The film opens with very funny opening credits that include moose. We then see , then a title card reads, England 932 A.D. We then see King Arthur pretending to ride a horse (apparently the budget couldn’t cover actual horses). God appears to Arthur and tells him to search for the Holy Grail (Jesus’ cup from the Last Supper). God is drawn by Terry Gilliam as the grouchy, bearded head of a King. It was not a flattering portrayal; mean, narcissistic, and brutal.

The first clergy we see in the film is a parade of monks who smack themselves on their heads with boards as they chant, “Pies lesu Domine, Dona eis requiem” (Latin translated roughly as “Pious Lord, give them rest”). There were monks and other “holy men” during the middle ages that hurt themselves; wore hairshirts and whipped themselves. Their pain was intended to pay for the sin for themselves and others -- which is really bad theology, of course. On the cross, Jesus paid it all. As Isaiah 53:3, says, by His stripes we are healed. But watching those monks hit themselves on the head is funny.

It’s also interesting where clergy aren’t seen in the film. When people are called to “bring out your dead,” no clergy is around. When a witch is on trial, about to be executed, there is no clergy present. When there is a wedding in the film, a priest is part of things, but we don’t hear much from him. (Those who think the Red Wedding was a new idea in Game of Thrones haven’t seen this movie. Though it is much funnier in this film.)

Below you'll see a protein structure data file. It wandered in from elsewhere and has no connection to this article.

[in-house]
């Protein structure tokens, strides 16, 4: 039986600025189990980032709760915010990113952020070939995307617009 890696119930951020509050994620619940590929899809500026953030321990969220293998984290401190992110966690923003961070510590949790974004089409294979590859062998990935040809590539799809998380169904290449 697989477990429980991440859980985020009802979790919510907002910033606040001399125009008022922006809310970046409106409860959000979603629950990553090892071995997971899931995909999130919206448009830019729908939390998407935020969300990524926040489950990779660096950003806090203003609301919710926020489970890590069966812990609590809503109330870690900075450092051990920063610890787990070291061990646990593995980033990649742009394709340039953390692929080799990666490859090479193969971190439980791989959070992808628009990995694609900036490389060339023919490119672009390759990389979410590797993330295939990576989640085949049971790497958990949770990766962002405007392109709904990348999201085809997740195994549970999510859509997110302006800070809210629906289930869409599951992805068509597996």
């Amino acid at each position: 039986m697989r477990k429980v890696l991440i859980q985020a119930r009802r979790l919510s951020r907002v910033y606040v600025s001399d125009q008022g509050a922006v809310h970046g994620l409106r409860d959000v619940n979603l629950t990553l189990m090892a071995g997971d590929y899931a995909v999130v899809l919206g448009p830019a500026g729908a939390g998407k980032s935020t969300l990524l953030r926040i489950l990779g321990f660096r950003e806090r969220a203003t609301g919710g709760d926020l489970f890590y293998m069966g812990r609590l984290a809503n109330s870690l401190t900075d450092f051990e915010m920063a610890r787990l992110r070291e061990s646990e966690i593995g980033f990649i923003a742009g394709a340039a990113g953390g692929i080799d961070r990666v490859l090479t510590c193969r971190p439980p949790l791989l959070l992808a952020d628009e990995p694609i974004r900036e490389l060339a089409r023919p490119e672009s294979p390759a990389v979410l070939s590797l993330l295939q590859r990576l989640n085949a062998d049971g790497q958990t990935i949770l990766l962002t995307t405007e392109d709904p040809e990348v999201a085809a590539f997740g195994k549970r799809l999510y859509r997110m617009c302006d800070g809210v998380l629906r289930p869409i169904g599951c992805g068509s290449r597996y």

The most prominent member of the clergy in Holy Grail is a firearms expert, Brother Maynard, who carries the sacred relic of the Holy Hand Grenade of Antioch. In order to fight a deadly beast, a bunny (yes, a bunny), he is called in.

He consults the book of Armaments, chapter 2 verses 9 - 21, “And St. Attila raised the hand grenade up on high saying, ‘O Lord, bless this thy hand grenade that with it thou mayest blow thine enemies to tiny bits in Thy Mercy. And the Lord did grin and the people did feast upon the lambs and sloths and carp and anchovies and orangutans and breakfast cereals and fruit bats… And the Lord spake saying, ‘First shalt thou take out the holy pin, then shalt thou count to three, no more, no less. Three shalt be the number thou shalt count, and the number of the counting shall be three. Four shalt thou not count, neither count thou two, excepting that thou then proceed to three. Five is right out. Once the number three, being the third number, be reached, then lobbest thou thy Holy Hand Grenade of Antioch towards thy foe, who, being naughty in My sight, shall snuff it. Amen.”